Northern Ireland news

Zero-emission commuter ferry service to run between Belfast and Bangor

 The pilot service will run from Bangor Marina to Belfast’s Titanic Quarter with an expected journey time of around 30 minutes
Rebecca Black, PA

A zero-emission ferry service is set to start running between Bangor and Belfast.

Condor Ferries has joined the Belfast Maritime Consortium with plans to operate “the world’s most advanced zero-emission commuter ferry service”.

The service, set to start in 2024, is to be a pilot scheme for fast passenger ferries currently under development by the consortium, led by Artemis Technologies.

The vessels will be powered by the transformative Artemis eFoiler enabling them to fly above the water, allowing for a comfortable ride, producing minimal wake at high-speed, while using up to 90% less energy than some conventional ferries.

The pilot service will run from Bangor Marina to Belfast’s Titanic Quarter with an expected journey time of around 30 minutes.

Founder of Artemis Technologies Dr Iain Percy said it is “another milestone on our journey towards leading the decarbonisation of maritime”.

“With vast experience operating commercial routes, Condor Ferries is well placed to run the inaugural service for the first commuter ferry to be produced at our manufacturing facility in Belfast,” he said.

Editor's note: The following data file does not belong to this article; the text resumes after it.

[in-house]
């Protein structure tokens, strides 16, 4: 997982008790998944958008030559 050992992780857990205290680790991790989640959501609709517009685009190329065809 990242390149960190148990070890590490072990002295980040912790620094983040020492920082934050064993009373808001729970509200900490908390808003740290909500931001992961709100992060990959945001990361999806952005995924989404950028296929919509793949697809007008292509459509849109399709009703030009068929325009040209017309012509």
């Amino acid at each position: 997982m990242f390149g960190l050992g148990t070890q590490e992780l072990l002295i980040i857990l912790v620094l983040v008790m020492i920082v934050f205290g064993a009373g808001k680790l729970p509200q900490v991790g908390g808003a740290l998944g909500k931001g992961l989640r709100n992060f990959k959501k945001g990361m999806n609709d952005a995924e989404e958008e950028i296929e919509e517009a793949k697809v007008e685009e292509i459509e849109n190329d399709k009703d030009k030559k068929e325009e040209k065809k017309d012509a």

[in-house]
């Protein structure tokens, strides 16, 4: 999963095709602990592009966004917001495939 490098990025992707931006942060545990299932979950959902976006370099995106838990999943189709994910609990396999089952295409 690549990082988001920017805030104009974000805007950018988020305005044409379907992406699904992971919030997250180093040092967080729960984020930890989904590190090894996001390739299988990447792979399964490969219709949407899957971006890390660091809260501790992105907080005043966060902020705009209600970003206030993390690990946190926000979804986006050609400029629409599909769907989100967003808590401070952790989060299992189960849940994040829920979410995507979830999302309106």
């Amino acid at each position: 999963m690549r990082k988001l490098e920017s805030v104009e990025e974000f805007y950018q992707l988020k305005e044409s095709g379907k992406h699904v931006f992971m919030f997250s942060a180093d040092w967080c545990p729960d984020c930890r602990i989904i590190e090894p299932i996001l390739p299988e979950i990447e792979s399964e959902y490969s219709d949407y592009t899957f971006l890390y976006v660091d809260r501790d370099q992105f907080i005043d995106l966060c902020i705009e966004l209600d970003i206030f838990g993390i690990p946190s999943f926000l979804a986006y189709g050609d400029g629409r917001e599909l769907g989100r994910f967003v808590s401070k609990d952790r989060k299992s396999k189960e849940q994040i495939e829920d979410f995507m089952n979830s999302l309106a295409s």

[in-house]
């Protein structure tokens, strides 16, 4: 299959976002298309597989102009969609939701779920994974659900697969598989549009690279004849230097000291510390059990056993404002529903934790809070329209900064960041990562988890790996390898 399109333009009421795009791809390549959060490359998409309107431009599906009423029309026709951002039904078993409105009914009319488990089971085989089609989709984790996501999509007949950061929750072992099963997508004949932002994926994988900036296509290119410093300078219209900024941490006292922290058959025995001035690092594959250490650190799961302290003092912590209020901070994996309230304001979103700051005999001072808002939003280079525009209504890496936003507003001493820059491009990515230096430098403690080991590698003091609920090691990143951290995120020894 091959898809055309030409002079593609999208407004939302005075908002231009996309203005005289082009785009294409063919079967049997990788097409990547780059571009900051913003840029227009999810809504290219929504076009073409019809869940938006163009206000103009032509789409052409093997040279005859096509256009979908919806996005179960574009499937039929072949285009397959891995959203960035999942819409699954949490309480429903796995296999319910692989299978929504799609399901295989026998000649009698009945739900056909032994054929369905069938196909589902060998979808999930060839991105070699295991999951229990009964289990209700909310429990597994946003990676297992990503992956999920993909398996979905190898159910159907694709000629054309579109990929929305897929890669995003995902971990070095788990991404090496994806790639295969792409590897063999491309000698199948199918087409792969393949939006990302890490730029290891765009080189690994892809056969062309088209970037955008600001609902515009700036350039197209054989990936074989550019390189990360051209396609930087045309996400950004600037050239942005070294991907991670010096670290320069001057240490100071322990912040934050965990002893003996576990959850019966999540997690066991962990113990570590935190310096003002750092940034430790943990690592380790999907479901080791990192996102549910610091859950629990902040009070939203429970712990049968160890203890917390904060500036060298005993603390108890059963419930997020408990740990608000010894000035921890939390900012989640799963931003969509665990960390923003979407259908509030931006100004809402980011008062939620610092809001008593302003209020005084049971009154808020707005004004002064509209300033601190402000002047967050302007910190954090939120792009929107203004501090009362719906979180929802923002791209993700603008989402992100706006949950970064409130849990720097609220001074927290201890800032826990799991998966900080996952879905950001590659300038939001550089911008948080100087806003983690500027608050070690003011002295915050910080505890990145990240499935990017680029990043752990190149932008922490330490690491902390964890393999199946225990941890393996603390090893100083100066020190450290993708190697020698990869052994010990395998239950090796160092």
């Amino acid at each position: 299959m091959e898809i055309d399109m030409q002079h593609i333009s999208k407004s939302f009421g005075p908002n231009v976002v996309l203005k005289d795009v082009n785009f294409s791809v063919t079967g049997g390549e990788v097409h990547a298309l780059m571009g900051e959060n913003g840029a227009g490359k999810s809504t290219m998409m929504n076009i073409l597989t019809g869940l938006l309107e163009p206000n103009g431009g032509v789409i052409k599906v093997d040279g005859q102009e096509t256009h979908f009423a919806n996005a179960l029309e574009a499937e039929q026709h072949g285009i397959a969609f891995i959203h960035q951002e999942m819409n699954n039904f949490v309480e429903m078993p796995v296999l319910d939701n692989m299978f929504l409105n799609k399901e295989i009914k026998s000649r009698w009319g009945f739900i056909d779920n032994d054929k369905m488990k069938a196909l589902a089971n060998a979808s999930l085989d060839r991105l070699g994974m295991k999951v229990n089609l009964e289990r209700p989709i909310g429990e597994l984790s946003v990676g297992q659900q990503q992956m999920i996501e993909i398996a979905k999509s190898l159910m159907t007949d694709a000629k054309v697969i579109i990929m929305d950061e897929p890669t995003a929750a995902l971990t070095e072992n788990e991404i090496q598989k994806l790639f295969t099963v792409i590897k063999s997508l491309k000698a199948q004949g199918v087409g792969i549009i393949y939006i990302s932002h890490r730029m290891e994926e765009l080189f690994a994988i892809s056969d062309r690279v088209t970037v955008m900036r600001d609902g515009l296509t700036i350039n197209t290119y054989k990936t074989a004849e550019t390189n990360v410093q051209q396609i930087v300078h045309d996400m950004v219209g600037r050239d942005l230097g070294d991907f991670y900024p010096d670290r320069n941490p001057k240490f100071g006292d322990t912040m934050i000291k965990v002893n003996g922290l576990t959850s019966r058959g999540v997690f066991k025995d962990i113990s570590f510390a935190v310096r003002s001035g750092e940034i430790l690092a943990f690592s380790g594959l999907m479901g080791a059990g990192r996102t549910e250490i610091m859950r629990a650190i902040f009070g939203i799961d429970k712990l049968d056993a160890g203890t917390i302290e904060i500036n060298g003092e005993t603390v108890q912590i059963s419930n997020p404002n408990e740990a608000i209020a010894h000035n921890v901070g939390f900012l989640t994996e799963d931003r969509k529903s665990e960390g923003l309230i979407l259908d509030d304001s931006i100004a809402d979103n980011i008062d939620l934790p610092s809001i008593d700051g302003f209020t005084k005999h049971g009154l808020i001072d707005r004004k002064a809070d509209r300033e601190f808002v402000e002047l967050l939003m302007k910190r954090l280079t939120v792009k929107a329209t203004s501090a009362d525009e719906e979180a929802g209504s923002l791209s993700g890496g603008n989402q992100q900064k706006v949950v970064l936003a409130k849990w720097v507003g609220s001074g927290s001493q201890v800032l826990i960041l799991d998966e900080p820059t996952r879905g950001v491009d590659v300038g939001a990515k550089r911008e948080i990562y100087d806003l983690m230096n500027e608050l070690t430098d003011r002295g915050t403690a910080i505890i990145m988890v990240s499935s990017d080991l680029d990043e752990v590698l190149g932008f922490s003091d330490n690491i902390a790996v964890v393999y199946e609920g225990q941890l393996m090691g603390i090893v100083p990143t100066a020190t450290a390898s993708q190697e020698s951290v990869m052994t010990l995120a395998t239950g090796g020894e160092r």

“Working alongside our partners in Belfast City Council, Ards and North Down Borough Council, Belfast Harbour and Power NI, the pilot scheme will give us a better understanding of the needs of ferry operators and local authorities from a vessel design, usage and infrastructure perspective.

“Belfast will get a glimpse of the future when the pilot service commences operation, but it is just the beginning. We are already receiving interest from around the globe as governments and cities across the world seek sustainable transport alternatives that balance the requirement for people to continue to move around with the need to reduce carbon emissions.”

John Napton, Condor Ferries’ CEO, added: “We are always looking to the future and this includes exploring ways of reducing our carbon emissions.

“As an experienced commercial ferry company we are, therefore, happy to join the consortium and help to develop this concept into an operational mode of transport.”

The Belfast Maritime Consortium, which includes Belfast City Council and Ards and North Down Borough Council, as well as Queen’s and Ulster Universities, was awarded a grant of £33 million by UKRI’s flagship Strength in Places Fund for the £60m project.

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